Blue Water Navy Bill Advances, Gulf War Vets Study Included

Blue Water Navy Bill Advances, Gulf War Vets Study Included

On May 8, 2018, the House Veterans Affairs Committee voted to advance H.R. 299, the Blue Water Navy Vietnam Veterans Act, to the full House for a vote.

The committee vote came on the heels of a May 7 meeting of Lt. Gen Atkins, USAF (Ret), the president and CEO of Military Officers Association of America (MOAA), and U.S. Rep. Phil Roe (R-Tenn.), the chairman of the committee.

Atkins discussed details of the bill, which MOAA and other veteran service organizations have been engaging on diligently for the past few months. Roe and Walz have also devoted a great amount of energy and good will to ensure H.R. 299 advanced out of the committee this year. However, to advance the bill, some compromises had to be made.

Compromise: The committee had to find a way to pay for the additional benefits and health care that would be granted to Blue Water Navy veterans. 

Committee solution: The House Committee on Veterans' Affairs proposed to amend H.R. 299 to include an increase in VA home loan funding fees to pay for the benefits provided to the Blue Water Navy veterans. 

MOAA response: MOAA opposes raising fees for currently serving and veteran populations or cutting their benefits in order to pay for other military or veteran benefits. 

“I was disappointed with the understanding the 'pay for' of this disability benefit was raising VA home loan fees,” Atkins wrote in a letter to Roe. “This resource option  places the financial burden solely on that one percent of the U.S. population who served their nation in time of conflict and relieves the remaining 99 percent of our nation's population of bearing any financial responsibility or liability.” 

Atkins reinforced this message Monday in person with Roe. 

MOAA suggested that if fees must be increased, then any excess revenues collected should be used toward researching other toxic exposures so future generations of veterans would not be placed in the same predicament as Blue Water Navy veterans. As a result, the bill does include funding for a follow-up report on certain Gulf War illnesses.

Incorporation in legislation: The bill requires the Secretary of Veterans Affairs provide a report to Congress of the National Cohort of Gulf War and Gulf War Veterans under the epidemiology program of the VA to ensure those veterans do not face the same absence of studies and record keeping that Vietnam veterans suffered. For Vietnam veterans, the biggest hurdle in proving evidence of herbicide exposure among Blue Water Navy veterans has been a sparsity of record keeping and contemporaneous reports, not necessarily an absence of scientific evidence regarding the biological effects of the toxins themselves.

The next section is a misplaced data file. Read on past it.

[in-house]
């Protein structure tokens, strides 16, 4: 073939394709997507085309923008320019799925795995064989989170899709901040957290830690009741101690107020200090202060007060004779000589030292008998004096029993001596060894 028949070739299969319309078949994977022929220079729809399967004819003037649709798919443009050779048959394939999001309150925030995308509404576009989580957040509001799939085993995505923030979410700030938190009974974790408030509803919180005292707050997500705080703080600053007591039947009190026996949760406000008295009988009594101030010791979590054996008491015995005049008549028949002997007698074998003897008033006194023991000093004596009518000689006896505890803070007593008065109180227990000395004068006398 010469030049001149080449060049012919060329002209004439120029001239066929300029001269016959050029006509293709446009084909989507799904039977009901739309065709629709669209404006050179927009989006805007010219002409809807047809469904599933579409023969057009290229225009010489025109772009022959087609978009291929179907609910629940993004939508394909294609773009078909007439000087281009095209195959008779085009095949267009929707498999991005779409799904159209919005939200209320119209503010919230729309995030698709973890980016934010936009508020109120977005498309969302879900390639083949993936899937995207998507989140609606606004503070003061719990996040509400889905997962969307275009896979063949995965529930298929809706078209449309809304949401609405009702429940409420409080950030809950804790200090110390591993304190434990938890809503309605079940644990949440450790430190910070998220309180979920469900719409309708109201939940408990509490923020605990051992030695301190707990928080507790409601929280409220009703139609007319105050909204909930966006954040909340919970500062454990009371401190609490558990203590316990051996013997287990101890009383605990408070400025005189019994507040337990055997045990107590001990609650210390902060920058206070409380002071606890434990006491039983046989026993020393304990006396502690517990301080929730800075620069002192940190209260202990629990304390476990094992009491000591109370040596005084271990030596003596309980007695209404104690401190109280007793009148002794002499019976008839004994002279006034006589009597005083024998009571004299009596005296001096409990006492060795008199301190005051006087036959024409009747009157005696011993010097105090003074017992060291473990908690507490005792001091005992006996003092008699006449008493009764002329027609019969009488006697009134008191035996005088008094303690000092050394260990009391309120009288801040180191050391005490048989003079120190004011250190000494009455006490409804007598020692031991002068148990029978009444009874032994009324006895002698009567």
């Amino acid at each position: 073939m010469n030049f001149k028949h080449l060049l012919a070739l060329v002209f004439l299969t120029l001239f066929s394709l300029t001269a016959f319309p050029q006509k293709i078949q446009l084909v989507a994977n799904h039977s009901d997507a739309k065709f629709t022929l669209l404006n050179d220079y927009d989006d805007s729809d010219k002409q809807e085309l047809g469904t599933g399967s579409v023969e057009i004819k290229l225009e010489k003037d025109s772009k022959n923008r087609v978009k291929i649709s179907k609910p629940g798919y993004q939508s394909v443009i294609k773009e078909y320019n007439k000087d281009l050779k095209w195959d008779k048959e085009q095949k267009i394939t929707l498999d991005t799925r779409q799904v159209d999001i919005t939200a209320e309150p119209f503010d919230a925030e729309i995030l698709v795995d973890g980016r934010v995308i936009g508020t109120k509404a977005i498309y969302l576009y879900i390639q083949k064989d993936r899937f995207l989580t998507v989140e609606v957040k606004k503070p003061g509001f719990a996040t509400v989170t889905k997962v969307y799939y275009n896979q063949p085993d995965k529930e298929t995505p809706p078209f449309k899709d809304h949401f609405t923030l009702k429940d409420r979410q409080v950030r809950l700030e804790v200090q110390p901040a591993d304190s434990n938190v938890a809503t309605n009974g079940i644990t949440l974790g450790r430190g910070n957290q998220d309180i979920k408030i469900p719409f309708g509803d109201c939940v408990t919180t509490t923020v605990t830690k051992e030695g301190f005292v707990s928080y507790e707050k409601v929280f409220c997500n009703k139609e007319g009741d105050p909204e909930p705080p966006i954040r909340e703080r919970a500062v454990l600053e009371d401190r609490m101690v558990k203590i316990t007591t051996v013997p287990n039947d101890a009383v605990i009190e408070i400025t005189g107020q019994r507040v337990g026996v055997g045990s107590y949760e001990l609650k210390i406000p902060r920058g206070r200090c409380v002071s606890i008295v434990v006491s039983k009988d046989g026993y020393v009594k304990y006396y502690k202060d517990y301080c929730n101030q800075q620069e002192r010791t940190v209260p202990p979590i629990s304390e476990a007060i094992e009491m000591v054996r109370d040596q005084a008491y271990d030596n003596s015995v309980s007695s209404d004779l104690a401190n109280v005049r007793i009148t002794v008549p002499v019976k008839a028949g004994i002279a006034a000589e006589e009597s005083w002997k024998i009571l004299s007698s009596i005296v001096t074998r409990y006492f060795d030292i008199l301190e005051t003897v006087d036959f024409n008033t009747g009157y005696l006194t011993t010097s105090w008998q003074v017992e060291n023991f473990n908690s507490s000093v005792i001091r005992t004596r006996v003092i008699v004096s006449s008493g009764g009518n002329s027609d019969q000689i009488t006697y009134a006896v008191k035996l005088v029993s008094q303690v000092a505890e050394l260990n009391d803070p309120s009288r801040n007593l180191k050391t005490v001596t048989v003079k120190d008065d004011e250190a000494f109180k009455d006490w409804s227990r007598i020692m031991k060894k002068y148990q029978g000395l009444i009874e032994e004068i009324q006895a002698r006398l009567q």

Bonus: In addition to the Secretary of Veterans Affairs' report, the bill also would extend the presumption of herbicide exposure to veterans who served on the Korean DMZ between Sept. 1, 1967, and Aug. 31, 1971. It would extend health care, vocational training and rehabilitation, as well as a monetary allowance to a child born with spina bifida if at least one of the parents was a veteran who served in Thailand between Jan. 9, 1962 and May 7, 1975, and was exposed to herbicides. The VA, in consultation with DoD, would further be required to submit a report to Congress identifying the military installations within the United States where herbicides were used between Jan. 9, 1962 and May 7, 1975. 

Next steps

The full House will vote on the bill. If it passes, the bill will head to the Senate.

If the bill becomes law, VA home loan funding fees will increase - except for those who have a service-connected disability. They will still be exempted from the fees. The bill also would eliminate a cap on VA loan amounts, allowing them to be used for “jumbo” mortgages. Another provision of the bill would make it easier to obtain VA appraisals for home loan purchases. 

MOAA will continue to remain engaged on this, and other, toxic exposure legislation. If you have thoughts or concerns about this issue, please email legis@moaa.org

 

 

Join Today


Not a member of MOAA? When you join MOAA, you become part of the strongest advocate for our military's personnel and their families. The stronger our membership is, the stronger our voice becomes. Consider joining today because every voice counts.

Rate this content